- Step 5 is Extending, the process of applying new learning to a new challenge. This step is vital to maximizing learning productivity because it both reinforces the learning and applies it. Our job as learning designers is to make sure that the learner applies it in ways that drive real-world results, maximizing the client’s ROI as well as the learner’s productivity.
- Step 6 is Relating. Step 6 puts the learning in a broader context, relating it to other things the learner knows. As with Extending, the goal of Relating is twofold: to improve learning productivity and to drive improved client ROI.
- Step 7 is Rethinking. LADDER²TM begins and ends with mindfulness about learning. In Step 1, learners “label” what they will learn. In Step 7, learners revisit that label and Rethink by reflecting on whether they achieved their goals for learning *and* for the learning process, and on how they can further improve their mastery of what they have learned and their learning process. This reflection is vital if learning performance is going to continue to improve over time, and is therefore essential to our Continuing Quality Improvement and Continuing Impact Improvement efforts.
Those are the seven steps of LADDER²TM. One can find all of them in one or another cognitive-science textbook or research publication (sometimes under slightly different names). But they are not always found together; in fact, we developed and named LADDER²TM because we couldn’t find another algorithm that combined these seven steps the way we needed.
There are at least two different things going on here. One is that learning science research, like educational innovation, is concentrated in G7 nations. As a result, it often makes unexamined assumptions that do not hold up in contexts outside the G7. In particular, many learning frameworks list only 3-4 steps instead of 7. On close inspection, it’s apparent that they assume the rest of the seven LADDER²TM steps, but don’t feel the need to make them explicit—quite likely because the learners they study have mastered those additional steps already. Unfortunately, most of the learners with whom we work in emerging and developing economies haven’t mastered all seven steps; for example, for graduates of education systems emphasizing rote memorization, most or all of the steps except Developing (practicing) are almost entirely unfamiliar. For those learners to achieve globally competitive learning performance, they must internalize all seven steps. Making every step explicit is an important aid to that effort.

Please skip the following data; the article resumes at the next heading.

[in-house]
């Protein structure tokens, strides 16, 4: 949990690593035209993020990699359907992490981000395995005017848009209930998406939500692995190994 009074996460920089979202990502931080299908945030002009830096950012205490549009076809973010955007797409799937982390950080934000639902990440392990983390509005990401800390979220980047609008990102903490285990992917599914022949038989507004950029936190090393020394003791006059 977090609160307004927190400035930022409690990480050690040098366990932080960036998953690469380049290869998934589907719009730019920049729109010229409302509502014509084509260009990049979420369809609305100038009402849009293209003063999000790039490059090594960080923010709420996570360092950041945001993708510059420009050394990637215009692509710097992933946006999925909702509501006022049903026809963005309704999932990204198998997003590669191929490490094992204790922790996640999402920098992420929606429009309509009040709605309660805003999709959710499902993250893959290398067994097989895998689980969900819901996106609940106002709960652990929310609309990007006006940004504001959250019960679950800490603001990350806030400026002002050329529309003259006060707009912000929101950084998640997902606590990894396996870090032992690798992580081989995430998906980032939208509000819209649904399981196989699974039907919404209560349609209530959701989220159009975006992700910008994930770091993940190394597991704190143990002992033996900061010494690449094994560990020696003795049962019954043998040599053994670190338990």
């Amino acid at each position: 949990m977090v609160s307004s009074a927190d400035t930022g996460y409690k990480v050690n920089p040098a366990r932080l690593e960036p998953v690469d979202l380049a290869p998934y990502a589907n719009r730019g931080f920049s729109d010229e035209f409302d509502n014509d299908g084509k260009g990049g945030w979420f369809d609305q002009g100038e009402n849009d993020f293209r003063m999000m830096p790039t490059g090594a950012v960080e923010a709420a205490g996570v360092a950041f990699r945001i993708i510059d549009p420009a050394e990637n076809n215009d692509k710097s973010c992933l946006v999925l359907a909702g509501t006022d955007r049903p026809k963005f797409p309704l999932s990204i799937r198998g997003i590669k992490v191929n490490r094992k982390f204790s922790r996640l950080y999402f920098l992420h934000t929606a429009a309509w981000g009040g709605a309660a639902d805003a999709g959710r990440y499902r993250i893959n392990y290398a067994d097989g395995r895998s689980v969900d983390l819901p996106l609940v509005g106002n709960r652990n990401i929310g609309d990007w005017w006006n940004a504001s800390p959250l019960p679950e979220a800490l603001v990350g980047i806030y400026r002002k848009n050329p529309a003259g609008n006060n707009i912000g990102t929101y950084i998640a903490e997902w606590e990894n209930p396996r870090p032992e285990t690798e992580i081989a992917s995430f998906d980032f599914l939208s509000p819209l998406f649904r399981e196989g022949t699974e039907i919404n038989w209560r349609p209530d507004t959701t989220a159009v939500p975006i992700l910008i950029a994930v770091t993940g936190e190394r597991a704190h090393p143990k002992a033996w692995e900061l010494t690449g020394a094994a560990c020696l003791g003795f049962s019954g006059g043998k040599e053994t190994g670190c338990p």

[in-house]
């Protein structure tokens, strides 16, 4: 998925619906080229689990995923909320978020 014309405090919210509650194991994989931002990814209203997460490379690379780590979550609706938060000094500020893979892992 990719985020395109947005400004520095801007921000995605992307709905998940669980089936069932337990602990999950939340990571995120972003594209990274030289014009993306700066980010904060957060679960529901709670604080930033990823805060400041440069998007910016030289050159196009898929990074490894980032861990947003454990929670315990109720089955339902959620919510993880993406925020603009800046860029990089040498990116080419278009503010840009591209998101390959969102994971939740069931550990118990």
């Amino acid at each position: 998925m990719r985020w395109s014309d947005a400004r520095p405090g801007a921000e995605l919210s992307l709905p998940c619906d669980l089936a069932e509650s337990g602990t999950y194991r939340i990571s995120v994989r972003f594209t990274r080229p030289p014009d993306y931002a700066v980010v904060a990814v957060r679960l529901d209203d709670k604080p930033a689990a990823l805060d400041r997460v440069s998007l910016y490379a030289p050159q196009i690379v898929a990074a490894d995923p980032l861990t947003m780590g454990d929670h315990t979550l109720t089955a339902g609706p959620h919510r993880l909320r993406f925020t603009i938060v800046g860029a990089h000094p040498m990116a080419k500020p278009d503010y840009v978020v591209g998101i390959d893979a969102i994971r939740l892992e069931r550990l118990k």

Another factor is that our learning experiences are intended to drive client ROI as well as learner productivity. Often, learning research is charmingly idealistic: researchers study learning for its own sake. Personally, we share that passion, but professionally, our job is to make sure that clients see real-world results from their learning investments. If one is learning for its own sake, the Extending and Relating steps look very different than they do if one is learning for the sake of applying what is learned. Making that difference explicit helps to remind our designers, and our learners and clients,
In summary, we developed LADDER²TM to accomplish several goals important to our work. We needed a framework that:
- Allows us to accommodate a steady stream of new research findings without needing to reinvent our whole approach to learning design each time a new finding arrived.
- Captures every element of the learning process that is needed by learners in emerging and developing economies.
- Focuses learners on applying
learningin ways that drive both personal learning productivity and client ROI.
- Is easy for learners to grasp and understand, so that they can remember and use it quickly and effectively.
LADDER²TM is a work in progress: we update it as often as new research opens new learning possibilities, several times per year at a minimum, and we adjust even the overall framework as new research makes that desirable. We’re not committed to the concept of LADDER²TM; in fact, we give that away for free. Instead, we’re committed to achieving the real-world human development results that drove its creation, and that continues to drive its refinement.
We welcome your thoughts and comments below. Interested in learning more? Please drop us a note at firstname.lastname@example.org.